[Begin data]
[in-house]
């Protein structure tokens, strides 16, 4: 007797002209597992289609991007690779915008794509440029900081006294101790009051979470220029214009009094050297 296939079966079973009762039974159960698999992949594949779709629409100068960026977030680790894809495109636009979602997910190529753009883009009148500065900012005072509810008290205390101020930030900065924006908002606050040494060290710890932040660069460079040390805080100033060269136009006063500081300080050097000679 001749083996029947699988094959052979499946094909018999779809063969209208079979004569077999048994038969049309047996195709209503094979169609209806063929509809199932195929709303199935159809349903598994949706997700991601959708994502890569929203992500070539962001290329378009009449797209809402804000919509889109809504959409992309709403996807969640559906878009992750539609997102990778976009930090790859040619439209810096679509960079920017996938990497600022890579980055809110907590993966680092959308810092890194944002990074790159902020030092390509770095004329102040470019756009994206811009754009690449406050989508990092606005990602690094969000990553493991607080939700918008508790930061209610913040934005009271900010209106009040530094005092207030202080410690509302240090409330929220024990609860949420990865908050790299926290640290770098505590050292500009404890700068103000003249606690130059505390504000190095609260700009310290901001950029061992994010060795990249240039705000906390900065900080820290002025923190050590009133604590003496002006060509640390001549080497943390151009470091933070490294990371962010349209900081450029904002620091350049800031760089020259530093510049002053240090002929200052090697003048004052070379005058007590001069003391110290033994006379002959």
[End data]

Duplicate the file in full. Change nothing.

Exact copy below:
[in-house]
């Protein structure tokens, strides 16, 4: 007797002209597992289609991007690779915008794509440029900081006294101790009051979470220029214009009094050297 296939079966079973009762039974159960698999992949594949779709629409100068960026977030680790894809495109636009979602997910190529753009883009009148500065900012005072509810008290205390101020930030900065924006908002606050040494060290710890932040660069460079040390805080100033060269136009006063500081300080050097000679 001749083996029947699988094959052979499946094909018999779809063969209208079979004569077999048994038969049309047996195709209503094979169609209806063929509809199932195929709303199935159809349903598994949706997700991601959708994502890569929203992500070539962001290329378009009449797209809402804000919509889109809504959409992309709403996807969640559906878009992750539609997102990778976009930090790859040619439209810096679509960079920017996938990497600022890579980055809110907590993966680092959308810092890194944002990074790159902020030092390509770095004329102040470019756009994206811009754009690449406050989508990092606005990602690094969000990553493991607080939700918008508790930061209610913040934005009271900010209106009040530094005092207030202080410690509302240090409330929220024990609860949420990865908050790299926290640290770098505590050292500009404890700068103000003249606690130059505390504000190095609260700009310290901001950029061992994010060795990249240039705000906390900065900080820290002025923190050590009133604590003496002006060509640390001549080497943390151009470091933070490294990371962010349209900081450029904002620091350049800031760089020259530093510049002053240090002929200052090697003048004052070379005058007590001069003391110290033994006379002959």